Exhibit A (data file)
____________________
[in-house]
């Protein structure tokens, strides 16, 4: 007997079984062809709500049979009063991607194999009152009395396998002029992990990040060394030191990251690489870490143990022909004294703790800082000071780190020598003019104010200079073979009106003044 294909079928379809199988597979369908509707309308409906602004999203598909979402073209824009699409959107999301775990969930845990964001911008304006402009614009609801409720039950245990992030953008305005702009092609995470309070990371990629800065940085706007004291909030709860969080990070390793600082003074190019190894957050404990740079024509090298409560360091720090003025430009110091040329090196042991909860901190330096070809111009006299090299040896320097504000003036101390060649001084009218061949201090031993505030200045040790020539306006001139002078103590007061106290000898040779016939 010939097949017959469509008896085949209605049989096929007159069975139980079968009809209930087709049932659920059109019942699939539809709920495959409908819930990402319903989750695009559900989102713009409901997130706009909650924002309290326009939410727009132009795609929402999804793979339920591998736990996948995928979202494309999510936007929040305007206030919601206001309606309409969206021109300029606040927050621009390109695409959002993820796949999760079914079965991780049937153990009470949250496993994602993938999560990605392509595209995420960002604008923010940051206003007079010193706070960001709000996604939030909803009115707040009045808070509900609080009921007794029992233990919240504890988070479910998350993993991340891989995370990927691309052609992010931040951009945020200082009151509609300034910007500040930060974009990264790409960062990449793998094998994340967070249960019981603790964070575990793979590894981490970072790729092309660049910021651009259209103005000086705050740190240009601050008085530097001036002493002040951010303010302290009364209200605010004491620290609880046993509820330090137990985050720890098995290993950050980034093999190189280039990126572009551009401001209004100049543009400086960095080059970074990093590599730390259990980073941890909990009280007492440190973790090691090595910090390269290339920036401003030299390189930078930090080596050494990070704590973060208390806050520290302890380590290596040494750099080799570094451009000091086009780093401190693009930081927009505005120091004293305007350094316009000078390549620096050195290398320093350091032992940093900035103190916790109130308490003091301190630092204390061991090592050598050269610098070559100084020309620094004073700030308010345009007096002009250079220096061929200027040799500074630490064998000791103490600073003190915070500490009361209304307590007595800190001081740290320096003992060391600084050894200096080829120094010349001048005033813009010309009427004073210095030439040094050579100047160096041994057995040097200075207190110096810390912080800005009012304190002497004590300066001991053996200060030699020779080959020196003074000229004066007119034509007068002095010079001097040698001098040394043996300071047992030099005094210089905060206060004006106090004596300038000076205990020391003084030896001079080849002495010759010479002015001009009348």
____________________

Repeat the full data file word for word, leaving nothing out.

[in-house]
């Protein structure tokens, strides 16, 4: 007997079984062809709500049979009063991607194999009152009395396998002029992990990040060394030191990251690489870490143990022909004294703790800082000071780190020598003019104010200079073979009106003044 294909079928379809199988597979369908509707309308409906602004999203598909979402073209824009699409959107999301775990969930845990964001911008304006402009614009609801409720039950245990992030953008305005702009092609995470309070990371990629800065940085706007004291909030709860969080990070390793600082003074190019190894957050404990740079024509090298409560360091720090003025430009110091040329090196042991909860901190330096070809111009006299090299040896320097504000003036101390060649001084009218061949201090031993505030200045040790020539306006001139002078103590007061106290000898040779016939 010939097949017959469509008896085949209605049989096929007159069975139980079968009809209930087709049932659920059109019942699939539809709920495959409908819930990402319903989750695009559900989102713009409901997130706009909650924002309290326009939410727009132009795609929402999804793979339920591998736990996948995928979202494309999510936007929040305007206030919601206001309606309409969206021109300029606040927050621009390109695409959002993820796949999760079914079965991780049937153990009470949250496993994602993938999560990605392509595209995420960002604008923010940051206003007079010193706070960001709000996604939030909803009115707040009045808070509900609080009921007794029992233990919240504890988070479910998350993993991340891989995370990927691309052609992010931040951009945020200082009151509609300034910007500040930060974009990264790409960062990449793998094998994340967070249960019981603790964070575990793979590894981490970072790729092309660049910021651009259209103005000086705050740190240009601050008085530097001036002493002040951010303010302290009364209200605010004491620290609880046993509820330090137990985050720890098995290993950050980034093999190189280039990126572009551009401001209004100049543009400086960095080059970074990093590599730390259990980073941890909990009280007492440190973790090691090595910090390269290339920036401003030299390189930078930090080596050494990070704590973060208390806050520290302890380590290596040494750099080799570094451009000091086009780093401190693009930081927009505005120091004293305007350094316009000078390549620096050195290398320093350091032992940093900035103190916790109130308490003091301190630092204390061991090592050598050269610098070559100084020309620094004073700030308010345009007096002009250079220096061929200027040799500074630490064998000791103490600073003190915070500490009361209304307590007595800190001081740290320096003992060391600084050894200096080829120094010349001048005033813009010309009427004073210095030439040094050579100047160096041994057995040097200075207190110096810390912080800005009012304190002497004590300066001991053996200060030699020779080959020196003074000229004066007119034509007068002095010079001097040698001098040394043996300071047992030099005094210089905060206060004006106090004596300038000076205990020391003084030896001079080849002495010759010479002015001009009348």